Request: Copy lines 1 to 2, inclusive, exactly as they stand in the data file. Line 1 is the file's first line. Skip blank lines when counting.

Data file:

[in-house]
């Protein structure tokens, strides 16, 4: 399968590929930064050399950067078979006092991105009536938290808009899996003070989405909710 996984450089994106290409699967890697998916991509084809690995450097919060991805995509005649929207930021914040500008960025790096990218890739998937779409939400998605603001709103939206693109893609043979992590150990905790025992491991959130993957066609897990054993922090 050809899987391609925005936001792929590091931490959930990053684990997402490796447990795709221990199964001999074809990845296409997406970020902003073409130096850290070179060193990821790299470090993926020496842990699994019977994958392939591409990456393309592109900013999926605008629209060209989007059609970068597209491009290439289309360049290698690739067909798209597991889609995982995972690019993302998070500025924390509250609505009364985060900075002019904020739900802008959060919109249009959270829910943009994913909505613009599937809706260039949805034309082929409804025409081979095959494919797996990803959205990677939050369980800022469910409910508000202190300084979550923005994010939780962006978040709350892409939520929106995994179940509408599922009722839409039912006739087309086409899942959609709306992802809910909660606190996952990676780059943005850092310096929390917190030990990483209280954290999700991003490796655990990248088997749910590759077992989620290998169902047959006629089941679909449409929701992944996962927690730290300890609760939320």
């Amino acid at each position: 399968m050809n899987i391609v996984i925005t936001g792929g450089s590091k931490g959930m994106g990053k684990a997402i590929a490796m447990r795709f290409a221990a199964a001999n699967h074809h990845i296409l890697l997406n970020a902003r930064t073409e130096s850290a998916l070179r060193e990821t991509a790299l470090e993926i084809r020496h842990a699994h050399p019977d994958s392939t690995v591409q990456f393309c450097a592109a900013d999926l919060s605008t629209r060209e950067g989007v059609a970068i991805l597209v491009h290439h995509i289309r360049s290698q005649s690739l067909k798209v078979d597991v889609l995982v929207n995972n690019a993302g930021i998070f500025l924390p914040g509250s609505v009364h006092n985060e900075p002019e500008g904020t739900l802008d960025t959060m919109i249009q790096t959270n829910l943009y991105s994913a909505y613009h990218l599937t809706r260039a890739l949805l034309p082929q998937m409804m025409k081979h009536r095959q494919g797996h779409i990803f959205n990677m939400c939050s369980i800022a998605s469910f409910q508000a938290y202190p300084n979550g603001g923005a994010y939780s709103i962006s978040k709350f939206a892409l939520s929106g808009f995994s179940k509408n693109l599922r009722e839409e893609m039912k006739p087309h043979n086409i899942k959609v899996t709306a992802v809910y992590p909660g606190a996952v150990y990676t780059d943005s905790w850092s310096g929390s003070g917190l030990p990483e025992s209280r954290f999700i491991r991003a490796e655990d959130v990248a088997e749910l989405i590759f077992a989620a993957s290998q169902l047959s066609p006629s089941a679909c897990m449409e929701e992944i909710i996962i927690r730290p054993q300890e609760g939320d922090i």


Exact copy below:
[in-house]
């Protein structure tokens, strides 16, 4: 399968590929930064050399950067078979006092991105009536938290808009899996003070989405909710 996984450089994106290409699967890697998916991509084809690995450097919060991805995509005649929207930021914040500008960025790096990218890739998937779409939400998605603001709103939206693109893609043979992590150990905790025992491991959130993957066609897990054993922090 050809899987391609925005936001792929590091931490959930990053684990997402490796447990795709221990199964001999074809990845296409997406970020902003073409130096850290070179060193990821790299470090993926020496842990699994019977994958392939591409990456393309592109900013999926605008629209060209989007059609970068597209491009290439289309360049290698690739067909798209597991889609995982995972690019993302998070500025924390509250609505009364985060900075002019904020739900802008959060919109249009959270829910943009994913909505613009599937809706260039949805034309082929409804025409081979095959494919797996990803959205990677939050369980800022469910409910508000202190300084979550923005994010939780962006978040709350892409939520929106995994179940509408599922009722839409039912006739087309086409899942959609709306992802809910909660606190996952990676780059943005850092310096929390917190030990990483209280954290999700991003490796655990990248088997749910590759077992989620290998169902047959006629089941679909449409929701992944996962927690730290300890609760939320």